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Katherine Mansfield's coming-of-age story "The Garden Party" focuses on the social and psychological discoveries of a young, well-to-do woman who vicariously experiences through certain events the realities of life. These realities include social injustice, the classicism of society, life, and death.
The narrative of the story shows that the realization of Laura Sheridan does not actually come from what others think or expect of her. Far from it, she actually detours from what the narrator calls the "wonders" of "her upbringing", and pushes herself to enter certain situations. Case in point, her admiration for the workmen whom, at first, she tried to treat in a business-like manner only to end up appreciating their rogue ways, and understanding their appreciation for her flowers.
How many men that she knew would have done such a thing? Oh, how extraordinarily nice workmen were, she thought. Why couldn't she have workmen for her friends rather than the silly boys she danced with and who
came to Sunday night supper? She would get on much better with men like these.
Laura is not revealed by the narrator either. The third person omniscient subjective narrative is actually the best conduit to enter deep into the thoughts of the main character as they occur to the character, herself. Therefore, the discoveries made by Laura are her very own: she has not allowed life nor society to alter what her heart is speaking to her. The evidence of this lies on the fact that Laura, out of all of the members of her family, was the only one to instinctively realize how wrong it is to hold an extravagant party after having received news of the death of a local man. This is significant because it shows that Laura is much more socially conscientious than her entire family. She also shows kindness, sympathy, and compassion without having been taught any of that.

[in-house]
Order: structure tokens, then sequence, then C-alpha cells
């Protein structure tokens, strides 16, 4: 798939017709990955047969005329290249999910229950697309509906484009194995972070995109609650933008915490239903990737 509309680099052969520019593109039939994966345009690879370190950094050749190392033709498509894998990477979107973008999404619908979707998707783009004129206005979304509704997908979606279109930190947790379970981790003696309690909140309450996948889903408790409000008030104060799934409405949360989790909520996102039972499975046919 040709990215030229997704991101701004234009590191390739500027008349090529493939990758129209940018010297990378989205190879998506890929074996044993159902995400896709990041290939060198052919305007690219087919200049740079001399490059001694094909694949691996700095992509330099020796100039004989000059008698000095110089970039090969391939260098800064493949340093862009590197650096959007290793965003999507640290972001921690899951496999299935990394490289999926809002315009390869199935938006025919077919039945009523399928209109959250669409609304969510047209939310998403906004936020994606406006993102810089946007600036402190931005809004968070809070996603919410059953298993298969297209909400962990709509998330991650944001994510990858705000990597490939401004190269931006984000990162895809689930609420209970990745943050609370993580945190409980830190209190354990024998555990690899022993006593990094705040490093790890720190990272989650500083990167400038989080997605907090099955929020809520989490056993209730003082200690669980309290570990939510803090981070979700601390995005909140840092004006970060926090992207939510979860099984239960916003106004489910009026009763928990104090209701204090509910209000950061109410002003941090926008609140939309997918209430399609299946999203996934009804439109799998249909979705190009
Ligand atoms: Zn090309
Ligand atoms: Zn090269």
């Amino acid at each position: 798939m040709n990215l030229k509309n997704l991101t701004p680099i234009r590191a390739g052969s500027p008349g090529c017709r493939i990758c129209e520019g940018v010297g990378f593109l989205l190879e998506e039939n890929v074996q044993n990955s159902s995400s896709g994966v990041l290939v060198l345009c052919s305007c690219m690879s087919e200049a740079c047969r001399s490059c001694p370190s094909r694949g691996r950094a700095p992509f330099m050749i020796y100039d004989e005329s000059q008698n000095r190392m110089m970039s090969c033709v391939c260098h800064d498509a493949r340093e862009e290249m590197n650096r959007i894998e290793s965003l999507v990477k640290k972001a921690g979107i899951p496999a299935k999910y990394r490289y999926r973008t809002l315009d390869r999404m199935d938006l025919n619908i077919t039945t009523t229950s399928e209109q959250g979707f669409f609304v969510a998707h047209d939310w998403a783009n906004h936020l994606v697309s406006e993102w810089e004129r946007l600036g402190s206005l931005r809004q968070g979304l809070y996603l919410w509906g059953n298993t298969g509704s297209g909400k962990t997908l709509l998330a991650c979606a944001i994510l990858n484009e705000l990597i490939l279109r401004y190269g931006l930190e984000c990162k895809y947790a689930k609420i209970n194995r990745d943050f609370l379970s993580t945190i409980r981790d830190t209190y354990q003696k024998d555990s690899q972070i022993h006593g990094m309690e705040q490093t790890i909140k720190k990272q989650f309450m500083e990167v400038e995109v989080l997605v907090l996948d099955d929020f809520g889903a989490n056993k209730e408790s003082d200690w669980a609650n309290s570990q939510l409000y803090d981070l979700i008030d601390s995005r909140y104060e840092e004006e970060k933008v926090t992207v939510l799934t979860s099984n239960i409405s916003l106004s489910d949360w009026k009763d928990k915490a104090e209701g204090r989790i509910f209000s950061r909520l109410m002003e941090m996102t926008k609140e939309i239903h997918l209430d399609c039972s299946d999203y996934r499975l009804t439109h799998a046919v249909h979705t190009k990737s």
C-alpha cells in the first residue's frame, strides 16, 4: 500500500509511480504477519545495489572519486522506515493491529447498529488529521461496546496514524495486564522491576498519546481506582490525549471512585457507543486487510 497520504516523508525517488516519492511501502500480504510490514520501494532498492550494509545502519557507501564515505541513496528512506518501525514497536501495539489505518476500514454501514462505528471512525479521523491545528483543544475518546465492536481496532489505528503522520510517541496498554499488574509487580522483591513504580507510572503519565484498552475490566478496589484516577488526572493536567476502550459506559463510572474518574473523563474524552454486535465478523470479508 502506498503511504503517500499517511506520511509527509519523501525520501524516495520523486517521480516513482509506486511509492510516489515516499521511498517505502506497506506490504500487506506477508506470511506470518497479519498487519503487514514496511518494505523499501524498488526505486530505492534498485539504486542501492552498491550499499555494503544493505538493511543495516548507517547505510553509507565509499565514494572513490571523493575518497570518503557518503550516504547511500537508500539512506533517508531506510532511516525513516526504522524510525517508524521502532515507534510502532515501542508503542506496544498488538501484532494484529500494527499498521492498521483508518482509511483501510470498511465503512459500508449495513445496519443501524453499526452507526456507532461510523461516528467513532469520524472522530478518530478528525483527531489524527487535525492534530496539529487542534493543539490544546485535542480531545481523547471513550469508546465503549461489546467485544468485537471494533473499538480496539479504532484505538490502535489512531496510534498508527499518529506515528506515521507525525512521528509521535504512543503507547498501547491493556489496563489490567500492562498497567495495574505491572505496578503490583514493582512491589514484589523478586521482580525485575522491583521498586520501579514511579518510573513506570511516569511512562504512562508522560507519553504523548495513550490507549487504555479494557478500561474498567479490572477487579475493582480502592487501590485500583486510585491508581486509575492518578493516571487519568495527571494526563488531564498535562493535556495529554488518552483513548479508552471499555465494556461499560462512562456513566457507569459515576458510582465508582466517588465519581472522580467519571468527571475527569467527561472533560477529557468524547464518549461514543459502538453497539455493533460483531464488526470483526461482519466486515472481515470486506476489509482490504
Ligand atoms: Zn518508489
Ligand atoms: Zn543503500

But we can't possibly have a garden-party with a man dead just outside the front gate....And just think of what the band would sound like to that poor woman [the man's widow], said Laura.
This sudden burst of humanity is as shocking to Laura as it would be to her family. That simply shows that the discovery is completely inherent to her. Nothing has been manipulated; Laura has finally grown up. So much is her shock at life that it leaves her speechless at the sight of the beautiful young man, about to be laid to rest eternally. In typical Mansfield style, the feeling is sublime and yet overwhelming; everything is juxtaposed: life and death, sadness and joy. This is what produces her famous last words
"It was simply marvellous. But Laurie–" She stopped, she looked at her brother. "Isn't life," she stammered, "isn't life–" But what life was she couldn't explain. No matter. He quite understood.
"Isn't it, darling?" said Laurie.
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